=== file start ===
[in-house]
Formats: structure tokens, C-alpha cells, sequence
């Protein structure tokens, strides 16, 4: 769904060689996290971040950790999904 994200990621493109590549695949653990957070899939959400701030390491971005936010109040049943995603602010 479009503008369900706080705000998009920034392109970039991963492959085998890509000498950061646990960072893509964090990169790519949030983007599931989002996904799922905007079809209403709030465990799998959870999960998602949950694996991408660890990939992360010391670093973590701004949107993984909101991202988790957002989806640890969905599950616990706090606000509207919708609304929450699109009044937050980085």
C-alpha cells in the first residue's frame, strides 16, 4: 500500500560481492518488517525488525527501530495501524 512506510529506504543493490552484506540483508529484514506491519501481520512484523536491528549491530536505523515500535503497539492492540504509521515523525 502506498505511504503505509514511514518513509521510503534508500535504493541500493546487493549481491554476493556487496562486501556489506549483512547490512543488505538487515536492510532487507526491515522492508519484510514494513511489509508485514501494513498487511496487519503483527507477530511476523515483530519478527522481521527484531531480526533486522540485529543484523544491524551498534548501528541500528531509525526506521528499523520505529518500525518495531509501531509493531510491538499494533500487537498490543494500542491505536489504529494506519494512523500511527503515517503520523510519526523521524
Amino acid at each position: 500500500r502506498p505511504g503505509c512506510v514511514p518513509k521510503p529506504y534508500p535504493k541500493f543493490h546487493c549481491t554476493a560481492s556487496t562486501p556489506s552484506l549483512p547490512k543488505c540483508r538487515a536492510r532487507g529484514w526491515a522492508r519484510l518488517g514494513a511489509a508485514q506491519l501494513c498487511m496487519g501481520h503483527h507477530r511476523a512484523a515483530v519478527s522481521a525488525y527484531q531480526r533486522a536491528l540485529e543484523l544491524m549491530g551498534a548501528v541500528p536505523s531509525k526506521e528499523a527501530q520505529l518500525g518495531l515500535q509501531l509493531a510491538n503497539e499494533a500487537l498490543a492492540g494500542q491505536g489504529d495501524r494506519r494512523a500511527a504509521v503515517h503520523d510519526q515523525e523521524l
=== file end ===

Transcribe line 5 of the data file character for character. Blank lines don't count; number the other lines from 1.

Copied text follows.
Amino acid at each position: 500500500r502506498p505511504g503505509c512506510v514511514p518513509k521510503p529506504y534508500p535504493k541500493f543493490h546487493c549481491t554476493a560481492s556487496t562486501p556489506s552484506l549483512p547490512k543488505c540483508r538487515a536492510r532487507g529484514w526491515a522492508r519484510l518488517g514494513a511489509a508485514q506491519l501494513c498487511m496487519g501481520h503483527h507477530r511476523a512484523a515483530v519478527s522481521a525488525y527484531q531480526r533486522a536491528l540485529e543484523l544491524m549491530g551498534a548501528v541500528p536505523s531509525k526506521e528499523a527501530q520505529l518500525g518495531l515500535q509501531l509493531a510491538n503497539e499494533a500487537l498490543a492492540g494500542q491505536g489504529d495501524r494506519r494512523a500511527a504509521v503515517h503520523d510519526q515523525e523521524l